IDEAS home Printed from https://ideas.repec.org/p/cep/cepdps/dp0282.html
   My bibliography  Save this paper

Job Creation and Job Destruction in a Transition Economy: Ownership

Author

Listed:
  • M Schaffer

Abstract

Comprehensive firm-level data for Polish manufacturing show that in state-owned firms the large drop in net employment since the start of the transition in 1990 has been driven by a jump in the job destruction rate; job creation, by contrast, is located disproportionately in the private sector. Small firms are more dynamic than large firms, but even after controlling for size, private firms have a higher net employment growth rate.

Suggested Citation

  • M Schaffer, 1996. "Job Creation and Job Destruction in a Transition Economy: Ownership," CEP Discussion Papers dp0282, Centre for Economic Performance, LSE.
  • Handle: RePEc:cep:cepdps:dp0282
    as

    Download full text from publisher

    To our knowledge, this item is not available for download. To find whether it is available, there are three options:
    1. Check below whether another version of this item is available online.
    2. Check on the provider's web page whether it is in fact available.
    3. Perform a search for a similarly titled item that would be available.

    Citations

    Citations are extracted by the CitEc Project, subscribe to its RSS feed for this item.
    as


    Cited by:

    1. Faggio, Giulia, 2007. "Job destruction, job creation and unemployment in transition countries: what can we learn?," LSE Research Online Documents on Economics 19716, London School of Economics and Political Science, LSE Library.
    2. Jan De Loecker & Jozef Konings, 2003. "Creative Destruction and Productivity Growth in an Emerging Economy Evidence from Slovenian Manufacturing," LICOS Discussion Papers 13803, LICOS - Centre for Institutions and Economic Performance, KU Leuven.
    3. Brixiova, Zuzana & Kiyotaki, Nobuhiro, 1997. "Private sector development in transition economies," Carnegie-Rochester Conference Series on Public Policy, Elsevier, vol. 46(1), pages 241-279, June.

    More about this item

    Statistics

    Access and download statistics

    Corrections

    All material on this site has been provided by the respective publishers and authors. You can help correct errors and omissions. When requesting a correction, please mention this item's handle: RePEc:cep:cepdps:dp0282. See general information about how to correct material in RePEc.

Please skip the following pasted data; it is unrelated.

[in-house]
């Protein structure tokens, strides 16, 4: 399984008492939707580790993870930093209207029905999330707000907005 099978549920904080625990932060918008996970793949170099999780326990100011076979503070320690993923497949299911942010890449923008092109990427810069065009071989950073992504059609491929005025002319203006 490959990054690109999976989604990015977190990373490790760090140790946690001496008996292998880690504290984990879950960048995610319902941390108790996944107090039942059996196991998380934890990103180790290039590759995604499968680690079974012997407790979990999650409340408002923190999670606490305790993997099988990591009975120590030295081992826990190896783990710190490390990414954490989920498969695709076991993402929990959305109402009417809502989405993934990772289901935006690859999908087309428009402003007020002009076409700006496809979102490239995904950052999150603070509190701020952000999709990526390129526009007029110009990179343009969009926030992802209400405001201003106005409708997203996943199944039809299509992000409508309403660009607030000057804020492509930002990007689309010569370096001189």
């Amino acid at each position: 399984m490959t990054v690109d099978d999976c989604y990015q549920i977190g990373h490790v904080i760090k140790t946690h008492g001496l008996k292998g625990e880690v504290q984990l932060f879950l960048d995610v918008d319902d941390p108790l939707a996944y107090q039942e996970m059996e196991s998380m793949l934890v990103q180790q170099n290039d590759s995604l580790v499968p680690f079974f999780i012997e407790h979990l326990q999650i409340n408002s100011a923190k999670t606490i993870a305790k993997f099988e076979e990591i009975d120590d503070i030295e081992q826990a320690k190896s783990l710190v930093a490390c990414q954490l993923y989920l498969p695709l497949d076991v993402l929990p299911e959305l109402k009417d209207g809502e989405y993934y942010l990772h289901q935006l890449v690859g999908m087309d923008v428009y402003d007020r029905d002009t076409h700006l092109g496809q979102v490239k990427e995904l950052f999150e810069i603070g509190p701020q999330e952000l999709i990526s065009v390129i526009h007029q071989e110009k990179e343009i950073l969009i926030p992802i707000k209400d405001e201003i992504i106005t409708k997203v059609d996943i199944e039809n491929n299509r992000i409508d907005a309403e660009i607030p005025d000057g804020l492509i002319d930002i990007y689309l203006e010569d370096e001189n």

For technical questions regarding this item, or to correct its authors, title, abstract, bibliographic or download information, contact: (). General contact details of provider: http://cep.lse.ac.uk/_new/publications/series.asp?prog=CEP .

    If you have authored this item and are not yet registered with RePEc, we encourage you to do it here. This allows to link your profile to this item. It also allows you to accept potential citations to this item that we are uncertain about.

    We have no references for this item. You can help adding them by using this form .

    If you know of missing items citing this one, you can help us creating those links by adding the relevant references in the same way as above, for each refering item. If you are a registered author of this item, you may also want to check the "citations" tab in your RePEc Author Service profile, as there may be some citations waiting for confirmation.

    Please note that corrections may take a couple of weeks to filter through the various RePEc services.

    IDEAS is a RePEc service hosted by the Research Division of the Federal Reserve Bank of St. Louis . RePEc uses bibliographic data supplied by the respective publishers.